what relationships are considered the fourth degree of consanguinity?

+5 votes
3.9k views
The marriage record I am looking at has a note which reads:

Disp.  4 and 4 consang and in banns

 

On one website, I have read that first cousins once removed and half first cousins fit in this category.  

The marriage was in 1874 so I don't think half first cousins is right.

Another website says these are first cousins.  Which one should be my working model?
in Genealogy Help by Maureen Rosenfeld G2G6 Pilot (181k points)
edited by Maureen Rosenfeld
So I discovered that they are third cousins sharing a great great grandfather

6 Answers

+3 votes
 
Best answer
If they were Catholic, then 4th degree consanguinity meant first cousins, and required dispensation, according to Canon law.  Just came across a similar case, which is giving me the clue to find the parents of one of them, since I have the other one's parents.
by Danielle Liard G2G6 Pilot (325k points)
selected by Maureen Rosenfeld
I think he is her great uncle, at this point.
LOL, my brother had to do research of this type when he got married, turns out my sister-in-law is 3rd cousin to my father.  So my brother and I are also 4th cousins to his children.  :D  Things do get rather convoluted sometimes.
+4 votes
You're in luck WikiTree has its own relationship calculator on the following page.

http://www.wikitree.com/wiki/Special:Relationship
by Billy Wallace G2G6 Pilot (212k points)
+4 votes
Maureen, this could depend on the country or even the parish-- or at least the faith (Catholic, Protestant, etc.). I'd be surprised if it was universal across ll faiths and geographies.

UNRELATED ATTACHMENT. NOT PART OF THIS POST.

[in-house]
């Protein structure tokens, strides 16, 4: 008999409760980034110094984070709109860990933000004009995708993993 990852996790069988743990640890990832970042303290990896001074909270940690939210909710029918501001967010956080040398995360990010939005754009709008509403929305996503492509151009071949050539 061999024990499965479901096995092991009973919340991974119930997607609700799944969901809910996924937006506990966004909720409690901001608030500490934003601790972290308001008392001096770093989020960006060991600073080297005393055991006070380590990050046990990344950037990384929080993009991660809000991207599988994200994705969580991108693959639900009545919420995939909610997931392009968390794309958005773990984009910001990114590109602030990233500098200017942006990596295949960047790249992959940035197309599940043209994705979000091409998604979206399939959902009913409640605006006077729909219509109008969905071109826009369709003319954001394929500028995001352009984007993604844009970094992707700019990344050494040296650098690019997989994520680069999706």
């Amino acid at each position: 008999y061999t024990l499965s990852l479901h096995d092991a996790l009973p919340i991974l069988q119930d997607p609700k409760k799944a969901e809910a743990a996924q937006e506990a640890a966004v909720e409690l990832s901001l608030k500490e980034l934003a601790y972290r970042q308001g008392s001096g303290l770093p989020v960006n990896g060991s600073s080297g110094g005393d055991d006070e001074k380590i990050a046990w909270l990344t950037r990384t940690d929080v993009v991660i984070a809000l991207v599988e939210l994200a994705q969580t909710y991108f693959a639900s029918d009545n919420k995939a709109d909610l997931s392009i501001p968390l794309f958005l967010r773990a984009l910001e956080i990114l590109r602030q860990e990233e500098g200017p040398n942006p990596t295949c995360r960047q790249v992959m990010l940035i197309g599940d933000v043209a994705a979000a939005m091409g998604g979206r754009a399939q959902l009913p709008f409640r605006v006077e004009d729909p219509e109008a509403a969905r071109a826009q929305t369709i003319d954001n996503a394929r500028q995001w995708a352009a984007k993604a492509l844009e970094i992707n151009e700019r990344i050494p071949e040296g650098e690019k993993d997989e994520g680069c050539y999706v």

by Jillaine Smith G2G6 Pilot (764k points)
+2 votes
I'm pretty sure a first cousin is 4th degree (2 back to common ancestor (grandparent) and 2 forward to cousin = 4).

A first cousin once removed would be 5th.
by anonymous G2G6 Pilot (256k points)
I should have asked what that note meant.  When I included Catholic and Ireland a completely different group of sites popped up.  The first four means the husband is fourth from the common ancestor and the second four means so is the wife.

 

From 1215 until 1918 Catholics couldn't marry third cousin's.  In 1918, CanonLaw changed it to second.

Thank you though
In every system I've met that makes it 8th degree.
+2 votes

This article  answers my question since they were Catholic. There is a chart at the bottom of the page.

http://www.newadvent.org/cathen/04264a.htm

 

and for fun, it includes this bit of information

Affinity from a true marriage is a diriment impediment to the fourth degree of consanguinity of the deceased spouse; according to the ecclesiastical law a widower may not marry any of his deceased wife's blood-relations as far as the fourth degree inclusively, nor a widow her deceased husband's blood-relations. There is a modification if the affinity be one arising from illicit intercourse.

by Maureen Rosenfeld G2G6 Pilot (181k points)
+1 vote
You will not find a common answer to your question. You will need to refer to each religion individually and possibly even each locality as well as the time frame in history.
by George Churchill G2G6 Mach 8 (86.4k points)

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